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Learning Goals and Outcome Criteria for Primary Writing Requirement Courses

WRT 103 & 104, WRT 105, WRT 105E, WRT 105A/B - View PDF version - View Word version

Across all academic communities, writing, speaking, and argument enable us to discover, develop, test, and communicate our ideas. The Primary Writing Requirement courses familiarize students with key principles and strategies for developing as successful communicators across different modes and academic contexts. The criteria below hold up the foundational knowledge and processes that support ongoing growth as academic communicators. They articulate key aspects of composing processes and of academic compositions. This is because process is part of product. At the same time, in many contexts, our product alone represents not only our message, but also us.

To distinguish process-oriented objectives from product-oriented criteria, the sub-heading “the composition” separates out grading criteria for the formal compositions. All other learning objectives correspond to the writer’s awareness of composition knowledge and composing processes. Work related to these objectives is integrated throughout the course; it is not assessed with letter grades so that students have the freedom to try out and reflect on different approaches.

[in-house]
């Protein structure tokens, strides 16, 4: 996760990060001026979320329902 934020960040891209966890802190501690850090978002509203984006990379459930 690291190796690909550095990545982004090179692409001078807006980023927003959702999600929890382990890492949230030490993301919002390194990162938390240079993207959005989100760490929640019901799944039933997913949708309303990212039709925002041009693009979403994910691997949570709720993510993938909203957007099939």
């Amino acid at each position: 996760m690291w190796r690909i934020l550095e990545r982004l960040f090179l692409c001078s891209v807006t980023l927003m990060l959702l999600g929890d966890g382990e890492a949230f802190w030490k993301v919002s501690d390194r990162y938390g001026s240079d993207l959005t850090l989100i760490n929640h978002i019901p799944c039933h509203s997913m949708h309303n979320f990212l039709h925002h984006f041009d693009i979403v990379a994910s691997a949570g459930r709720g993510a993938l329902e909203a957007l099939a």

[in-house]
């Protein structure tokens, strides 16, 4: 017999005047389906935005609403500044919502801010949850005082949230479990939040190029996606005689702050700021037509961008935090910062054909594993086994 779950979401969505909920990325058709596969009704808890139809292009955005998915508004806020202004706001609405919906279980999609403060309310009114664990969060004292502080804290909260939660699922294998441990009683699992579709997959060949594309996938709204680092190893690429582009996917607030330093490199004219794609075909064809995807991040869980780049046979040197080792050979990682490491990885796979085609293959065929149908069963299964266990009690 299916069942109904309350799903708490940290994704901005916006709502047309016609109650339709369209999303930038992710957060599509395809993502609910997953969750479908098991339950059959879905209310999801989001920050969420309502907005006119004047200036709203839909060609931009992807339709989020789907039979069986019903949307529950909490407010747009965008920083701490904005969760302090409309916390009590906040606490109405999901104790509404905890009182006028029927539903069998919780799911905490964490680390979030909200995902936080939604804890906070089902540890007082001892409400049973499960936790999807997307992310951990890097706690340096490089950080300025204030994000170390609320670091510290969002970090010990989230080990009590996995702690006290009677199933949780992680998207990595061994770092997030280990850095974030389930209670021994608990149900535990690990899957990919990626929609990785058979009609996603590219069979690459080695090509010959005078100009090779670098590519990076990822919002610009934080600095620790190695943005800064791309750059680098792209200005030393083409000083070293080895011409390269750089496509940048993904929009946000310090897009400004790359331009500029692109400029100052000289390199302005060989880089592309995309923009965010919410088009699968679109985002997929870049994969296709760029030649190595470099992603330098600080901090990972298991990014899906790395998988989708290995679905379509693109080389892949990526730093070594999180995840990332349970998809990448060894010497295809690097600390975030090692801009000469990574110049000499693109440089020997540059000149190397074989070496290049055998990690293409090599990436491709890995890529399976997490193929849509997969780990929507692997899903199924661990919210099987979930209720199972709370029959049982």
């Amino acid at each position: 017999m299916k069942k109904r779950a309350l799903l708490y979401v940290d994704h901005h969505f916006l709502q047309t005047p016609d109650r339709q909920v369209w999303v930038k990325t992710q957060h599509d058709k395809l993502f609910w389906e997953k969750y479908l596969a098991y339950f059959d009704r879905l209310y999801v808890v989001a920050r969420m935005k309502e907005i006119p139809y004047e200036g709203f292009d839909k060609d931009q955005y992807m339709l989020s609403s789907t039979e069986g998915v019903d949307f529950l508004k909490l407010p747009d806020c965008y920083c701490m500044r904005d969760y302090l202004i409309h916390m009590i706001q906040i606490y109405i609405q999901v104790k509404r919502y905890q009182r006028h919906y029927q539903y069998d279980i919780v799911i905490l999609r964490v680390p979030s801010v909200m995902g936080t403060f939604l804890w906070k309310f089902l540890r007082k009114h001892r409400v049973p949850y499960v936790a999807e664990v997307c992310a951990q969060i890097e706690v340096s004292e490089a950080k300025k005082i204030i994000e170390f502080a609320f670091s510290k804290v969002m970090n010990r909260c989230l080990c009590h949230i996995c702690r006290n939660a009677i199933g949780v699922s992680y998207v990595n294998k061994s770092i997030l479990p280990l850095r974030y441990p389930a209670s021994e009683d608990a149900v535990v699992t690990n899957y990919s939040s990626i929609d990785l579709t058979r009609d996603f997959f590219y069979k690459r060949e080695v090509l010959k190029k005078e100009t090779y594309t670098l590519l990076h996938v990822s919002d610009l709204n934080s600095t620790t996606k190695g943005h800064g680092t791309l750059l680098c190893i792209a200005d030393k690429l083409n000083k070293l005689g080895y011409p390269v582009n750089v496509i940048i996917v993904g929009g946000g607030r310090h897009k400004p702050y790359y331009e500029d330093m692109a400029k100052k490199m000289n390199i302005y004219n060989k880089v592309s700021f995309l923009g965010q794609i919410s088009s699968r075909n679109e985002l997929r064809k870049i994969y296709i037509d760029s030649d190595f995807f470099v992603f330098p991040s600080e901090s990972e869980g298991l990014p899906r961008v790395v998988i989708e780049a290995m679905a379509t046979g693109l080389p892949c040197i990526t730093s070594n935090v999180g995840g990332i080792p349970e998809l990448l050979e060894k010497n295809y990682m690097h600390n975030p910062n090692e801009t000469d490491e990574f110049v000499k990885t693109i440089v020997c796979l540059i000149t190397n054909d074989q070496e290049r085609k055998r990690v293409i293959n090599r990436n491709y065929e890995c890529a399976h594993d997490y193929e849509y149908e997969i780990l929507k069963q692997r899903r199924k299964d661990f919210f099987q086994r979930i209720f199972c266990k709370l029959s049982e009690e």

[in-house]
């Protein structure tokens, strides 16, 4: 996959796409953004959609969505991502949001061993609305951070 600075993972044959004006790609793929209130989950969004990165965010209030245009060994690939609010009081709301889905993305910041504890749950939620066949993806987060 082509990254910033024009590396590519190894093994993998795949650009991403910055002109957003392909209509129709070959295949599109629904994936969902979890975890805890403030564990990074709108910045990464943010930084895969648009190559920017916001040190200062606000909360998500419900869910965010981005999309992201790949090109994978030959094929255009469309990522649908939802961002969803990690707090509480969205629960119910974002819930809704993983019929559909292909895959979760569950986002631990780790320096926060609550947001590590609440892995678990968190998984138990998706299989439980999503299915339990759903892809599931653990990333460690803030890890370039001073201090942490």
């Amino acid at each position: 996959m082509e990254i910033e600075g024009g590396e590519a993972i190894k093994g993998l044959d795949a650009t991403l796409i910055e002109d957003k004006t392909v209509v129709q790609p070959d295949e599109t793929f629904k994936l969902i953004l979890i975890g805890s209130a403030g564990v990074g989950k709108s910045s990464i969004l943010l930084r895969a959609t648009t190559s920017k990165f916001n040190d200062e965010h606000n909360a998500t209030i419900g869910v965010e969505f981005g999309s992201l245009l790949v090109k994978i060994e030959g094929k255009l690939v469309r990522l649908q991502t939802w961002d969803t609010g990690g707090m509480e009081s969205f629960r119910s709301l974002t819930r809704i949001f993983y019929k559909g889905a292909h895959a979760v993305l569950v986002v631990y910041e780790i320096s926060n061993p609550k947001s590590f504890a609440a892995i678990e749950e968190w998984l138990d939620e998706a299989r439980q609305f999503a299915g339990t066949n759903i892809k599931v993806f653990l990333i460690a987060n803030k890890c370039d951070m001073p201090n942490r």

Critical Awareness of One’s Writing Situation

Through reflections, the writer

  • Considers the audience’s knowledge, needs, and expectations
  • Makes appropriate choices about the composition’s content, form, mode, and language features based on the rhetorical situation (which includes purpose, audience, and genre conventions)
  • Develops awareness of multimodality (e.g., incorporating visual, textual or spatial elements) and code-meshing (i.e., incorporating global and local language varieties) in academic and non-academic texts
  • Evaluates, as both reader and writer, the advantages, risks, and challenges of making particular writing choices, such as employing multimodality and code-meshing
  • Reflects on how writing choices may or may not transfer to different writing situations